I must admit that letter to the editor about Dominic Saraceno’s ethnicity got my Irish up (even though my grandparents were Italian, and I am American).
Mr. Saraceno’s response stated that he changed his name in the wake of the panic caused by the 9/11 bombings, in order to relieve the severe bigotry which was damaging his professional law practice because of his Syrian name.
He is in good company. In our history, it often takes generations, maybe longer, for an ethnic group to achieve acceptance. In closeknit towns, like our fair city, acceptance might take even longer.
People of good will recognize the struggle for social and professional acceptance faced by immigrants and children of immigrants.
The Italian community of Niagara Falls doesn’t need to look too far into the past when we were the objects of prejudice.
We should appreciate the struggles others face – not despise them – for taking the soul-wrenching and in many ways humiliating action of changing one’s name to a name more socially acceptable.
We can think of Martin Sheen who changed his name from Ramon Gerardo Estevez, or Nicolas Cage / Nicolas Coppola, or John Wayne / Marion Morrison, or Danny Kaye / David Kaminsky, or Mickey Rooney / Joseph Yule, or Tony Curtis / Bernard Schwartz, or Dean Martin / Dino Crocetti, or Michael Landon / Eugene Orowitz, or Jerry Lewis / Jerome Levitch, or Alan Alda / Alphonso D’Abruzzo, or Charles Bronson / Charles Buchinski, or Tony Randall / Leonard Rosenberg, or Danny Thomas / Muzyad Yakhoob, or Murphy Pitaressi / Onofrio Pitaressi, or Bill de Blasio / Warren Wilhelm Jr.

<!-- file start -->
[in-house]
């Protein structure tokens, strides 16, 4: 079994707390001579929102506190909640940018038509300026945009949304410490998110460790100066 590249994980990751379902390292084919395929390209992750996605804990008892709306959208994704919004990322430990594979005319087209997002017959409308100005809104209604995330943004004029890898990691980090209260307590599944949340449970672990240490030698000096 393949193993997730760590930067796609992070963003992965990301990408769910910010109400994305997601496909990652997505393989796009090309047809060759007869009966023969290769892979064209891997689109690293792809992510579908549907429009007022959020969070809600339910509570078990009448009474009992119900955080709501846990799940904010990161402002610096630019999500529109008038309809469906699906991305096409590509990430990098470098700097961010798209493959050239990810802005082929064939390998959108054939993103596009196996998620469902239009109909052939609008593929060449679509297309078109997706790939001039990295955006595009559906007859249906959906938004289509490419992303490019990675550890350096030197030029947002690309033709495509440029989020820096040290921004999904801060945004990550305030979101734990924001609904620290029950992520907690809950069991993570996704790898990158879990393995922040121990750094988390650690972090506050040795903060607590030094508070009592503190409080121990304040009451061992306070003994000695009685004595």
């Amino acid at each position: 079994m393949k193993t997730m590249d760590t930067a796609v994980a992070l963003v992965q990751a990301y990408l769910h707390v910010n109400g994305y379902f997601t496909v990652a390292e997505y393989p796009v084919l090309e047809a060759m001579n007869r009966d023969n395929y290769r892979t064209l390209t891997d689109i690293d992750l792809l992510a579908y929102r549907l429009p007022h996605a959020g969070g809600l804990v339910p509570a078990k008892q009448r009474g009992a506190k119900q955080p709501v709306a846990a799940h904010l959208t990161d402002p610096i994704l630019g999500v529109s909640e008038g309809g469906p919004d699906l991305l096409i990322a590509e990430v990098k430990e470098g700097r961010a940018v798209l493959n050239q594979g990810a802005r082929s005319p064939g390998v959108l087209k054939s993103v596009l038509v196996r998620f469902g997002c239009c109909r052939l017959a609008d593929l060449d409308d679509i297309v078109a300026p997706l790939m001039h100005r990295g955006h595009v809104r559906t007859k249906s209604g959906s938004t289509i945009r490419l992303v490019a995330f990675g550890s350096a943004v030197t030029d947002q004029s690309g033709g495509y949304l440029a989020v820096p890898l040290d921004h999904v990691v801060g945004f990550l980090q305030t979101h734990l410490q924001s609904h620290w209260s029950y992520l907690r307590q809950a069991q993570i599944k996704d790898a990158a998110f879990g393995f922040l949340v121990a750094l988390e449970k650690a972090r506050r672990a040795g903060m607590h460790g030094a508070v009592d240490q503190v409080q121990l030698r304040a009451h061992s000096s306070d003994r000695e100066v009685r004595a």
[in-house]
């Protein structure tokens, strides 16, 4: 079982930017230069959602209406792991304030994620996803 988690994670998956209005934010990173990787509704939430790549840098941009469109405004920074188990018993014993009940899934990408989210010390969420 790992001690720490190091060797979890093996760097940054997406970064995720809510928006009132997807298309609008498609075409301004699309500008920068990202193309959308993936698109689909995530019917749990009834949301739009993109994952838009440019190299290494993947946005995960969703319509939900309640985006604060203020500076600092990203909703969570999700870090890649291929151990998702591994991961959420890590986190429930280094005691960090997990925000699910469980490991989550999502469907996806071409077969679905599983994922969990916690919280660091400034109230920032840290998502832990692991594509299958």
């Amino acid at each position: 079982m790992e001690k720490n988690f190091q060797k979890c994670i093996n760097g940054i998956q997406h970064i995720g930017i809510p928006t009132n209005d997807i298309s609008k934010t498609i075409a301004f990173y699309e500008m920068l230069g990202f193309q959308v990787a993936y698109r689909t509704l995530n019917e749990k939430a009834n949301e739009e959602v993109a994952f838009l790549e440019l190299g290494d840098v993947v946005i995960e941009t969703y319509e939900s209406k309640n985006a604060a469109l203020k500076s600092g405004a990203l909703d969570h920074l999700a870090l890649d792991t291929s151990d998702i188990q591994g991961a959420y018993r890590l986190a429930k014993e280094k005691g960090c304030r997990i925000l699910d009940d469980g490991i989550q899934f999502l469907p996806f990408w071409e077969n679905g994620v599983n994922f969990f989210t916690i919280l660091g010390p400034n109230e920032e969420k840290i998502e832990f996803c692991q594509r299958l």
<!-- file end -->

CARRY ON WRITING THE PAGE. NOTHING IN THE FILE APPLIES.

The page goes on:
With the outbreak of World War I, strong anti-German feeling within Britain caused sensitivity among the royal family about its German roots. Germany’s Kaiser Wilhelm II was the cousin of England’s King George V; the queen herself was German.
On June 19, 1917, during the third year of World War I, King George V ordered the British royal family to dispense with the use of German titles and surnames, and officially changed the surname of his own family, the decidedly Germanic “Saxe-Coburg-Gotha”, to the decidedly British “Windsor”.
It betrays a very short memory for us citizens to disparage the “newest immigrants” because they are different.
Mr. Saraceno’s father was a highly educated medical doctor, and Saraceno himself is a highly educated and accomplished attorney. Most of Niagara Falls’ own immigrant parents and grandparents came from much more humble and less educated backgrounds.
We still bristle at the thought of anti-Italian prejudice experienced by our immigrant forefathers – forced to live like sardines in the tenements of New York City; or packed tight into railroad cars so they could work on the railroads and be abused by their employers. Many of our relatives inhaled the coal dust of the mines of Pennsylvania and left Pennsylvania to work above-ground, inhaling the fumes of the chemical factories of Niagara Falls.
We change our names for many reasons: often to blend in with the dominant culture, or to avoid racial and ethnic prejudice, or to get ahead in business or entertainment.
What matters is that we are all Americans.
There was a time when no judge in Niagara Falls could be of Italian descent, because of ethnic prejudices.
Mr. Saraceno, I personally am honored that you chose to adopt an Italian name in recognition of the Italian heritage of much of the city of Niagara Falls, as well as of your own family.
It would serve our city well to benefit from your level headedness and your first-hand experience of prejudice –traits which will temper your decisions on the bench as a City Court Judge.
Please accept our apology for the bigotry expressed in the letter to the editor.
The vast majority of the citizens of Niagara Falls are better than that.
Peter de Rosa is a lifelong resident of Niagara Falls.